Medicare Drug Price Negotiations and Importation in the Spotlight
By Gabriel Levitt, Prescription Justice Board of Directors Chairman
Medicare drug price negotiations and drug importation have been the two big elephants in the room as public policies to finally bring drug prices down and in line with other high-income countries. Legislation for both is routinely and vigorously swatted down by the pharmaceutical industry lobbying juggernaut with billions of dollars over the past two decades. Those two policies would have the largest impact on ending the industry’s ability to hold America hostage on prices when it comes to patented medications. The top 60 such drugs cost almost 400% more in the U.S. than other rich countries.
It was our hope here at Prescription Justice that the Biden administration would include provisions of the re-introduced Elijah E. Cummings Lower Drug Costs Now Act H.R. 3, which calls for Medicare drug price negotiations, in the American Families Plan. That did not come to pass. However, President Biden did state unequivocally before a joint session of Congress that it’s time to allow Medicare to negotiate drug prices. President Biden stated: “Let’s give Medicare the power to save hundreds of billions of dollars by negotiating lower drug prescription price.” He went on to state, “let’s get it done” – implying that he would sign a bill making it law were it to come across its desk. But will it?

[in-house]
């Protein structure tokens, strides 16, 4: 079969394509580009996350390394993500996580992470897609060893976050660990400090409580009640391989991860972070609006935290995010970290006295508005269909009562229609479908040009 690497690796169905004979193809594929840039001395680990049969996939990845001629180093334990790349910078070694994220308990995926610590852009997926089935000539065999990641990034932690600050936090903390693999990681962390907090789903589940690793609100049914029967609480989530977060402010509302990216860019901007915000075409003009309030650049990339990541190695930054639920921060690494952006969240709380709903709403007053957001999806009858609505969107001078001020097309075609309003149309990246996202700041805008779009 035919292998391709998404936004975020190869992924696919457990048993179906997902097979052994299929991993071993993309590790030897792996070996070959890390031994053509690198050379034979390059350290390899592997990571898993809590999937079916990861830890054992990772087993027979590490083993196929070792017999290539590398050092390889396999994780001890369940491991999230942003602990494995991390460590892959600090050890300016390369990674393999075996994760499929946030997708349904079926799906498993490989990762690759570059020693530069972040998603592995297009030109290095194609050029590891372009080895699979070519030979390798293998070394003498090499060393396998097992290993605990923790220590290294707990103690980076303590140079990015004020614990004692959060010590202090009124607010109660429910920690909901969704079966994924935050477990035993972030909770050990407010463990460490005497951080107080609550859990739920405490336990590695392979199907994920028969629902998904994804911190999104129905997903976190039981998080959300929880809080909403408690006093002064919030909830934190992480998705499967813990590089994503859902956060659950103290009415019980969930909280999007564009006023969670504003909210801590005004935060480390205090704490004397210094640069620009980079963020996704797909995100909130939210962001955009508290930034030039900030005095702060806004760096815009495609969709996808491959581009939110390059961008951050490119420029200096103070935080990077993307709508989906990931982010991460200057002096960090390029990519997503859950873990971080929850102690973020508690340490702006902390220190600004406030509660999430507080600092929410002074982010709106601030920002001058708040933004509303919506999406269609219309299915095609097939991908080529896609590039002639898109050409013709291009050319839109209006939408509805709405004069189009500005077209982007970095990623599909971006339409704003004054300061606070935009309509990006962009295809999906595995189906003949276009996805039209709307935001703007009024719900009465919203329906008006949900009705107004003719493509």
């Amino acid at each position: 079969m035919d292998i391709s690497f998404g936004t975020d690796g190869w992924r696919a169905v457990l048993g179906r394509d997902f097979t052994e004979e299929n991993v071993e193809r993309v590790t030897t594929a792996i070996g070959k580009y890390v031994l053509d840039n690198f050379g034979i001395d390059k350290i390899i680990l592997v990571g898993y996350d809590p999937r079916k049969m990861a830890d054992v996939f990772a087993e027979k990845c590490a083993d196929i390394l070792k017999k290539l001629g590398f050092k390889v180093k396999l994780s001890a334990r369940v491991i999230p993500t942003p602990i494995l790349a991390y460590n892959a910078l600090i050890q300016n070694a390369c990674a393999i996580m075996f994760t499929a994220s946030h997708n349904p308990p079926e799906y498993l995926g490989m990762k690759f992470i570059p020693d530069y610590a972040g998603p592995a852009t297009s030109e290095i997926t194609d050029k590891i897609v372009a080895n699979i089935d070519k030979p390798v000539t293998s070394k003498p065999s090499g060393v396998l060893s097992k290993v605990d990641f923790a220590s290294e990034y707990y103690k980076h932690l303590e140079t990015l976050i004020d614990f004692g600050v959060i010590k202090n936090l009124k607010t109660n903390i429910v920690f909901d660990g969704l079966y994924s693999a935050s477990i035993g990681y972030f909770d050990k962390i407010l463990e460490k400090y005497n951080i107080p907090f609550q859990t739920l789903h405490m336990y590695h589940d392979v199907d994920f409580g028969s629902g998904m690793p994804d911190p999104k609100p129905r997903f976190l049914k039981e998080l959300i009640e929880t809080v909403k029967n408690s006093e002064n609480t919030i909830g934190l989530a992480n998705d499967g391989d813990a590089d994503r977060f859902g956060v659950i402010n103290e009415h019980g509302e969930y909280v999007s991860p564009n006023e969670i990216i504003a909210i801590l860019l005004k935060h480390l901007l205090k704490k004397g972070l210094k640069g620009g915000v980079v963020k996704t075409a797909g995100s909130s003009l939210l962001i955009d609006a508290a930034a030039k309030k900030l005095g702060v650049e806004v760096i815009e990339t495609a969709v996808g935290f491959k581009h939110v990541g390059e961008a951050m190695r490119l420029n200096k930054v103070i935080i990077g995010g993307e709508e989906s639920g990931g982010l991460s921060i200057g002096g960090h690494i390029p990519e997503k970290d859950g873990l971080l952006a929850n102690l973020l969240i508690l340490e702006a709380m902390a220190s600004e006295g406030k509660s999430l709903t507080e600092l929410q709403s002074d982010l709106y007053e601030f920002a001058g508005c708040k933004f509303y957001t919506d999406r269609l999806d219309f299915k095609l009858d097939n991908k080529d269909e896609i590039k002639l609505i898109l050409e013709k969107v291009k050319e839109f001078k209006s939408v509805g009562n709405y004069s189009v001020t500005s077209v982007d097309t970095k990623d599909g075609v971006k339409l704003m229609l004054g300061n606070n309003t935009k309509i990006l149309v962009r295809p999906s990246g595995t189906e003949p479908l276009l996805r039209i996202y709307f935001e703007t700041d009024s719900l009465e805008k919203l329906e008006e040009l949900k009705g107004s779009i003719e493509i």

In 2019, H.R. 3 passed the House 230-192. Out of 232 Democrats, 228 voted yes and the other four did not vote. Only two Republicans voted yes. With Democrats holding a slimmer majority this Congress, they can’t afford to lose any votes. Last month, a troubling letter was sent from ten Democrats to Speaker Nancy Pelosi indicating dissension in the ranks. The letter did not disown Medicare drug price negotiations of H.R. 3, but it might as well have. It politely asserted that a bipartisan and bi-cameral solution is needed, one that is the product of collaboration between Congress and “stakeholders.” Stakeholders can include civil society and the non-profit organizations advocating for lower drug prices, but the letter, which was clear in its praise of pharmaceutical innovation, meant drug industry stakeholders, aka Big Pharma. Since Big Pharma is wildly opposed to Medicare drug price negotiations, it seems that these 10 Democrats are defecting.
Eight out of 10 of those Democrats voted for H.R. 3 in 2019. One of them, Rep. Scott Peters of California, stated that he only voted for H.R. 3 because he knew it wouldn’t pass, according to Politico. He said the vote was “start a conversation about lowering the cost of prescription drugs.” As if we needed more talk! It’s incredible that Rep. Peters openly admitted why he voted for H.R. but that he is defecting is no surprise. Out of the 435 members of the House, Rep. Peters ranked 5th in the amount of money he took from Big Pharma.